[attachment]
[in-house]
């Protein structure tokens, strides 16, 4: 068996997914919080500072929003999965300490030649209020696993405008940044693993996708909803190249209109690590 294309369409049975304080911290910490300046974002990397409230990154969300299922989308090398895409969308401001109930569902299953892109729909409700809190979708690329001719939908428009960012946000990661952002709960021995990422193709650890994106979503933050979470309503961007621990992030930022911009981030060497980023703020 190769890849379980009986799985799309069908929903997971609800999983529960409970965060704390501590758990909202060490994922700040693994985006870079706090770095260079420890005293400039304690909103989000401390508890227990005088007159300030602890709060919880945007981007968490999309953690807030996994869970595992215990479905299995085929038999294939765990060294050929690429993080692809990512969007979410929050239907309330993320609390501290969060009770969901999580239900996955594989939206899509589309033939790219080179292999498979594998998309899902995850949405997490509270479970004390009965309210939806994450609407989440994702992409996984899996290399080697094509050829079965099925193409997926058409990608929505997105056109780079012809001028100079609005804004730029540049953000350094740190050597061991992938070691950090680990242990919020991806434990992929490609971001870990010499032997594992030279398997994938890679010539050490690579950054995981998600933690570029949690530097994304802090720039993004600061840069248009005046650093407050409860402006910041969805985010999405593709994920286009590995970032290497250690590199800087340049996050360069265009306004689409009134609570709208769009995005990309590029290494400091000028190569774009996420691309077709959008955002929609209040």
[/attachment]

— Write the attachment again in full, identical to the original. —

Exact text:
[in-house]
């Protein structure tokens, strides 16, 4: 068996997914919080500072929003999965300490030649209020696993405008940044693993996708909803190249209109690590 294309369409049975304080911290910490300046974002990397409230990154969300299922989308090398895409969308401001109930569902299953892109729909409700809190979708690329001719939908428009960012946000990661952002709960021995990422193709650890994106979503933050979470309503961007621990992030930022911009981030060497980023703020 190769890849379980009986799985799309069908929903997971609800999983529960409970965060704390501590758990909202060490994922700040693994985006870079706090770095260079420890005293400039304690909103989000401390508890227990005088007159300030602890709060919880945007981007968490999309953690807030996994869970595992215990479905299995085929038999294939765990060294050929690429993080692809990512969007979410929050239907309330993320609390501290969060009770969901999580239900996955594989939206899509589309033939790219080179292999498979594998998309899902995850949405997490509270479970004390009965309210939806994450609407989440994702992409996984899996290399080697094509050829079965099925193409997926058409990608929505997105056109780079012809001028100079609005804004730029540049953000350094740190050597061991992938070691950090680990242990919020991806434990992929490609971001870990010499032997594992030279398997994938890679010539050490690579950054995981998600933690570029949690530097994304802090720039993004600061840069248009005046650093407050409860402006910041969805985010999405593709994920286009590995970032290497250690590199800087340049996050360069265009306004689409009134609570709208769009995005990309590029290494400091000028190569774009996420691309077709959008955002929609209040």